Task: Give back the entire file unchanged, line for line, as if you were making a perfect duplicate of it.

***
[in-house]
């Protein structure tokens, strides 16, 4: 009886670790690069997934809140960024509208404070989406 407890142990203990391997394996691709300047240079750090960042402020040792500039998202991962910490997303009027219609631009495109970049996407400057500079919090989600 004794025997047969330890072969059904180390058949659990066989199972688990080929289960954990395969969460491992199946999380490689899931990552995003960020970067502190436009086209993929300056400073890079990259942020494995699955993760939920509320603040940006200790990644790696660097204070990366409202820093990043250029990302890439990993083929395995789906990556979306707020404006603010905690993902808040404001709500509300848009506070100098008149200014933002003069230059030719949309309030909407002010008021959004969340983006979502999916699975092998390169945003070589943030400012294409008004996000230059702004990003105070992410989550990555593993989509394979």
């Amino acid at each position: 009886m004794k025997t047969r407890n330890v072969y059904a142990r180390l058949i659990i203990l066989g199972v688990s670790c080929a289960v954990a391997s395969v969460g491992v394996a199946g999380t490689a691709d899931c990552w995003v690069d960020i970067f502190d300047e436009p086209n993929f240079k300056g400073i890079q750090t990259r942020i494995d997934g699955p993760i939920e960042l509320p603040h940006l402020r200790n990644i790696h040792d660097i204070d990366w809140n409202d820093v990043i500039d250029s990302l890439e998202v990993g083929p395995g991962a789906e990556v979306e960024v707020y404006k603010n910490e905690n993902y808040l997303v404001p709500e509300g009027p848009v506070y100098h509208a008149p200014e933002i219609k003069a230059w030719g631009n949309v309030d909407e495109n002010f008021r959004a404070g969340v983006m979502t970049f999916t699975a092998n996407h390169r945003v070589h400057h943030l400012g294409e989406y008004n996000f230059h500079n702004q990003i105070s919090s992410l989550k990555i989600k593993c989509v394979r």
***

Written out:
[in-house]
């Protein structure tokens, strides 16, 4: 009886670790690069997934809140960024509208404070989406 407890142990203990391997394996691709300047240079750090960042402020040792500039998202991962910490997303009027219609631009495109970049996407400057500079919090989600 004794025997047969330890072969059904180390058949659990066989199972688990080929289960954990395969969460491992199946999380490689899931990552995003960020970067502190436009086209993929300056400073890079990259942020494995699955993760939920509320603040940006200790990644790696660097204070990366409202820093990043250029990302890439990993083929395995789906990556979306707020404006603010905690993902808040404001709500509300848009506070100098008149200014933002003069230059030719949309309030909407002010008021959004969340983006979502999916699975092998390169945003070589943030400012294409008004996000230059702004990003105070992410989550990555593993989509394979």
């Amino acid at each position: 009886m004794k025997t047969r407890n330890v072969y059904a142990r180390l058949i659990i203990l066989g199972v688990s670790c080929a289960v954990a391997s395969v969460g491992v394996a199946g999380t490689a691709d899931c990552w995003v690069d960020i970067f502190d300047e436009p086209n993929f240079k300056g400073i890079q750090t990259r942020i494995d997934g699955p993760i939920e960042l509320p603040h940006l402020r200790n990644i790696h040792d660097i204070d990366w809140n409202d820093v990043i500039d250029s990302l890439e998202v990993g083929p395995g991962a789906e990556v979306e960024v707020y404006k603010n910490e905690n993902y808040l997303v404001p709500e509300g009027p848009v506070y100098h509208a008149p200014e933002i219609k003069a230059w030719g631009n949309v309030d909407e495109n002010f008021r959004a404070g969340v983006m979502t970049f999916t699975a092998n996407h390169r945003v070589h400057h943030l400012g294409e989406y008004n996000f230059h500079n702004q990003i105070s919090s992410l989550k990555i989600k593993c989509v394979r």